For a more detailed look at how to use a nail gun, check out the video below!
Frequently Asked Questions
Can I Use Brad Nails in a Finish Nailer?
No, you cannot use brad nails in a finish nailer. Be sure to follow the recommended sizes for your nail gun. Using the wrong sized nail can result in damage to your tool.
Can You Use a Brad Nailer for Baseboards?
Depending on the thickness of your trim, you may be able to get away with using 2 inch long 16 gauge brad nails for baseboards. However, if you need increased holding power, use a finish nailer.
Pneumatic or Battery Powered?
If you already have a compressor, pneumatic brad or finish nailers will be cheaper and lighter. But battery powered nailers are way more convenient, since you don't have to haul the compressor around the house! I only use battery powered nailers for this reason, and I love using them!
Which is Better - a 15 or 16 Gauge Finish Nailer?
A 15 gauge finish nailer will have slightly better holding power than a 16 gauge finish nailer without causing much difference in footprint. However, this will come down to personal preference.
How Do I Sink a Nail Head That's Sticking Out?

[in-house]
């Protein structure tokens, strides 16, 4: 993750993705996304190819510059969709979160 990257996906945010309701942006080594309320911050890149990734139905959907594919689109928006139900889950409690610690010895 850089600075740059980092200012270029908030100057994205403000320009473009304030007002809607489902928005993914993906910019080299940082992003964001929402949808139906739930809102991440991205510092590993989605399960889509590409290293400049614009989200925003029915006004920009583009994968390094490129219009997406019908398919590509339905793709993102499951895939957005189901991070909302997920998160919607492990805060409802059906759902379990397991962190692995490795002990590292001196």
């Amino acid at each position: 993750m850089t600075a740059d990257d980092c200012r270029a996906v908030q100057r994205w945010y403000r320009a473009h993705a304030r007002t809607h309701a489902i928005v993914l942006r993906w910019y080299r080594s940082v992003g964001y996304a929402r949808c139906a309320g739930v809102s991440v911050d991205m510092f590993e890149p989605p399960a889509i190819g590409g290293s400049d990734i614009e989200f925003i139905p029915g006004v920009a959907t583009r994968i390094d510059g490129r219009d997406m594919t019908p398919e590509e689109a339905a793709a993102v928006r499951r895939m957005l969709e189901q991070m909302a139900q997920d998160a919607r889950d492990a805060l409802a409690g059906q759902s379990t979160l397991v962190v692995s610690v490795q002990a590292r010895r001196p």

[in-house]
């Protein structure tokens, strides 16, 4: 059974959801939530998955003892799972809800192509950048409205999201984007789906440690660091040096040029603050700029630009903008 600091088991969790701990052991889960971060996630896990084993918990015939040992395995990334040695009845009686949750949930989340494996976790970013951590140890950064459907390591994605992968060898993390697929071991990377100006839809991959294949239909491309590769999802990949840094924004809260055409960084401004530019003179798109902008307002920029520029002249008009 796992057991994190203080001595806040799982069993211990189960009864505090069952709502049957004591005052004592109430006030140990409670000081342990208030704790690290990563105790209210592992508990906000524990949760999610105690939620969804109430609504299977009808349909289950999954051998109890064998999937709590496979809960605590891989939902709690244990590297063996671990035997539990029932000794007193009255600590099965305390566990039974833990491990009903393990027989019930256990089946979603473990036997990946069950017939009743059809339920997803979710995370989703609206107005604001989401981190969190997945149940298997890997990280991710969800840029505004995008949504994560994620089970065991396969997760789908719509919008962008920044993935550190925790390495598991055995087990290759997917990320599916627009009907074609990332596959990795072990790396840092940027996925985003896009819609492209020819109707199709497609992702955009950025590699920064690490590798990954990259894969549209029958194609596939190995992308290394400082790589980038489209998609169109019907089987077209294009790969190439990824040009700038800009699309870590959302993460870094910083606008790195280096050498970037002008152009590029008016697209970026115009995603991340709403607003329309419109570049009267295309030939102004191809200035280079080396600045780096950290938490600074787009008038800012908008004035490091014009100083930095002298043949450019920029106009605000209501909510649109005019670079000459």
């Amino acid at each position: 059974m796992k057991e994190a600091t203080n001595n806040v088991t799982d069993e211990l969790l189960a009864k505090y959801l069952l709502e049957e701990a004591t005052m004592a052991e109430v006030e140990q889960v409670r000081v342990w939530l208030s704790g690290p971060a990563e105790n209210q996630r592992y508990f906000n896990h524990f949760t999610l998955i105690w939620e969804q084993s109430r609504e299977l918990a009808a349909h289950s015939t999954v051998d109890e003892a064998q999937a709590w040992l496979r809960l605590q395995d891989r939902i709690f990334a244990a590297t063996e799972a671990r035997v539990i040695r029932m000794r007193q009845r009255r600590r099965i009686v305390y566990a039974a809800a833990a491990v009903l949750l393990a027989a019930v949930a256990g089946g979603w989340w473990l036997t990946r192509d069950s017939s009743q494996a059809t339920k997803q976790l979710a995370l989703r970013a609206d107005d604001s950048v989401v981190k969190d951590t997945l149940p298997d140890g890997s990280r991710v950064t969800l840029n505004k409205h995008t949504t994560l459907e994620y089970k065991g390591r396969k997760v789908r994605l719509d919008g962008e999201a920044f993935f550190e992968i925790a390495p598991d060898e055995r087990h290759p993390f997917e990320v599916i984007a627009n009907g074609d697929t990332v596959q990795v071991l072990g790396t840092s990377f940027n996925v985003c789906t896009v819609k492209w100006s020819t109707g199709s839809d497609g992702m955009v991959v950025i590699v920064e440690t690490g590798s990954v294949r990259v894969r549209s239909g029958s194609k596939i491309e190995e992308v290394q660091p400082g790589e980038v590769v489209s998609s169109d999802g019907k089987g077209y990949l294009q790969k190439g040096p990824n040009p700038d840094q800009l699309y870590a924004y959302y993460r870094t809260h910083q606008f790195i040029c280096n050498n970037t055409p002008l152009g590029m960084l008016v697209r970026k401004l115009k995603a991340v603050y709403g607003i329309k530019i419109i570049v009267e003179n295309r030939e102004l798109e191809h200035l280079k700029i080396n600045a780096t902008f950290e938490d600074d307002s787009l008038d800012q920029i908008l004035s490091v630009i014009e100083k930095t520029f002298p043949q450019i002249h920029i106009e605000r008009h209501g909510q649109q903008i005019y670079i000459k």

If your nailer misfires, or if the nail hit a particularly dense section of wood and didn't go through all the way, you might end up with the nail head sticking up from the surface. No problem! Position a nail punch over the head of the nail, then tap it lightly with a hammer. This spring-loaded version doesn't even require a hammer, so you can get into those tight spots easily!
The Ryobi cordless 16 gauge brad nailer was one of my first tool purchases, and I still use it frequently years later! I plan to purchase a finish nailer once I start replacing all the baseboards and window trim in my home, but I've found that the smaller tool is more useful for woodworking projects.
Hopefully this article helped you make an informed choice about which tool to use for your next project! If you have any questions, please feel free to ask in the comments section below!